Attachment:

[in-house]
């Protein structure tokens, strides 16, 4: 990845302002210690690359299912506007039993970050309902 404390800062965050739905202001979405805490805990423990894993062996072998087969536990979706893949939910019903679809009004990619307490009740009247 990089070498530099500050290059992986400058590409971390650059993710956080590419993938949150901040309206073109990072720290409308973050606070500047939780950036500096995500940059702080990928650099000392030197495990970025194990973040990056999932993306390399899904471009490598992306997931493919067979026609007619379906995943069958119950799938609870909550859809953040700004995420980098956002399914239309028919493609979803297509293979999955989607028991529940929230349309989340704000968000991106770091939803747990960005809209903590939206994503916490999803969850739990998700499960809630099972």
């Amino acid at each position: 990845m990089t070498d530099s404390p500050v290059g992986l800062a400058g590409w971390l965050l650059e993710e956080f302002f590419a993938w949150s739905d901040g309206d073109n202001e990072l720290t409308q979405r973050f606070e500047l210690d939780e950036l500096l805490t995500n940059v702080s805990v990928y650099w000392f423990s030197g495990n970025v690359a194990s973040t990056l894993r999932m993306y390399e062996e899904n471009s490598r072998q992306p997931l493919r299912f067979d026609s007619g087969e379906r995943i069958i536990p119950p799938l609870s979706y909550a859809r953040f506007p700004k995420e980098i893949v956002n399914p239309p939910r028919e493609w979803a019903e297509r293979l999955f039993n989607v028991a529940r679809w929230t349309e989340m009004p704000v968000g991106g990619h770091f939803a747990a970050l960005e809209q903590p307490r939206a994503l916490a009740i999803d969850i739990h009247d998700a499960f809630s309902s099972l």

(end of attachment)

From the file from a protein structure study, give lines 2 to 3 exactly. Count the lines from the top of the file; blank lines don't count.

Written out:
């Protein structure tokens, strides 16, 4: 990845302002210690690359299912506007039993970050309902 404390800062965050739905202001979405805490805990423990894993062996072998087969536990979706893949939910019903679809009004990619307490009740009247 990089070498530099500050290059992986400058590409971390650059993710956080590419993938949150901040309206073109990072720290409308973050606070500047939780950036500096995500940059702080990928650099000392030197495990970025194990973040990056999932993306390399899904471009490598992306997931493919067979026609007619379906995943069958119950799938609870909550859809953040700004995420980098956002399914239309028919493609979803297509293979999955989607028991529940929230349309989340704000968000991106770091939803747990960005809209903590939206994503916490999803969850739990998700499960809630099972």
């Amino acid at each position: 990845m990089t070498d530099s404390p500050v290059g992986l800062a400058g590409w971390l965050l650059e993710e956080f302002f590419a993938w949150s739905d901040g309206d073109n202001e990072l720290t409308q979405r973050f606070e500047l210690d939780e950036l500096l805490t995500n940059v702080s805990v990928y650099w000392f423990s030197g495990n970025v690359a194990s973040t990056l894993r999932m993306y390399e062996e899904n471009s490598r072998q992306p997931l493919r299912f067979d026609s007619g087969e379906r995943i069958i536990p119950p799938l609870s979706y909550a859809r953040f506007p700004k995420e980098i893949v956002n399914p239309p939910r028919e493609w979803a019903e297509r293979l999955f039993n989607v028991a529940r679809w929230t349309e989340m009004p704000v968000g991106g990619h770091f939803a747990a970050l960005e809209q903590p307490r939206a994503l916490a009740i999803d969850i739990h009247d998700a499960f809630s309902s099972l």